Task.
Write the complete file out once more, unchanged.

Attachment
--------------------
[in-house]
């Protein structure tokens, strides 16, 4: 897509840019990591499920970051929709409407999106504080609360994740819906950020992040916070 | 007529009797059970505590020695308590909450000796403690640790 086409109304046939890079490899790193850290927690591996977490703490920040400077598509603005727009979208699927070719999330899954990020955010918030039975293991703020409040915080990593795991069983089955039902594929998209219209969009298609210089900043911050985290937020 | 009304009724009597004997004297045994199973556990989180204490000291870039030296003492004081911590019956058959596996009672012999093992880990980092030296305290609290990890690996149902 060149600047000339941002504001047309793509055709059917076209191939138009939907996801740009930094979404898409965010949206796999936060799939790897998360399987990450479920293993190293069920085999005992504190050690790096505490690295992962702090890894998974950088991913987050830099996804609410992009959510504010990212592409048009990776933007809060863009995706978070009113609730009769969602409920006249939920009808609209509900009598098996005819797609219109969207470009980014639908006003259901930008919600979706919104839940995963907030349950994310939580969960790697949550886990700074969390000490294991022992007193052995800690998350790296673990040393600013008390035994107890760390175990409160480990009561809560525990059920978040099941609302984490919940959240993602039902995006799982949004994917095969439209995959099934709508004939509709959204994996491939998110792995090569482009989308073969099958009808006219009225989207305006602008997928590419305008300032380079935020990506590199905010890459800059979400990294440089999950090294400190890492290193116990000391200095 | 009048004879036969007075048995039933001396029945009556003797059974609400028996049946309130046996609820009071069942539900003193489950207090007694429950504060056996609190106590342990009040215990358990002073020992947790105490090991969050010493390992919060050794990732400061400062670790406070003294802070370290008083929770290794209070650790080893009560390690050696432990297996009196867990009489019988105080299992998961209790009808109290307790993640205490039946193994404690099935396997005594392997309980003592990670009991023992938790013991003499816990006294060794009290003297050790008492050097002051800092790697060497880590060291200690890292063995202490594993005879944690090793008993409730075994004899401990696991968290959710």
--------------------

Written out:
[in-house]
């Protein structure tokens, strides 16, 4: 897509840019990591499920970051929709409407999106504080609360994740819906950020992040916070 | 007529009797059970505590020695308590909450000796403690640790 086409109304046939890079490899790193850290927690591996977490703490920040400077598509603005727009979208699927070719999330899954990020955010918030039975293991703020409040915080990593795991069983089955039902594929998209219209969009298609210089900043911050985290937020 | 009304009724009597004997004297045994199973556990989180204490000291870039030296003492004081911590019956058959596996009672012999093992880990980092030296305290609290990890690996149902 060149600047000339941002504001047309793509055709059917076209191939138009939907996801740009930094979404898409965010949206796999936060799939790897998360399987990450479920293993190293069920085999005992504190050690790096505490690295992962702090890894998974950088991913987050830099996804609410992009959510504010990212592409048009990776933007809060863009995706978070009113609730009769969602409920006249939920009808609209509900009598098996005819797609219109969207470009980014639908006003259901930008919600979706919104839940995963907030349950994310939580969960790697949550886990700074969390000490294991022992007193052995800690998350790296673990040393600013008390035994107890760390175990409160480990009561809560525990059920978040099941609302984490919940959240993602039902995006799982949004994917095969439209995959099934709508004939509709959204994996491939998110792995090569482009989308073969099958009808006219009225989207305006602008997928590419305008300032380079935020990506590199905010890459800059979400990294440089999950090294400190890492290193116990000391200095 | 009048004879036969007075048995039933001396029945009556003797059974609400028996049946309130046996609820009071069942539900003193489950207090007694429950504060056996609190106590342990009040215990358990002073020992947790105490090991969050010493390992919060050794990732400061400062670790406070003294802070370290008083929770290794209070650790080893009560390690050696432990297996009196867990009489019988105080299992998961209790009808109290307790993640205490039946193994404690099935396997005594392997309980003592990670009991023992938790013991003499816990006294060794009290003297050790008492050097002051800092790697060497880590060291200690890292063995202490594993005879944690090793008993409730075994004899401990696991968290959710």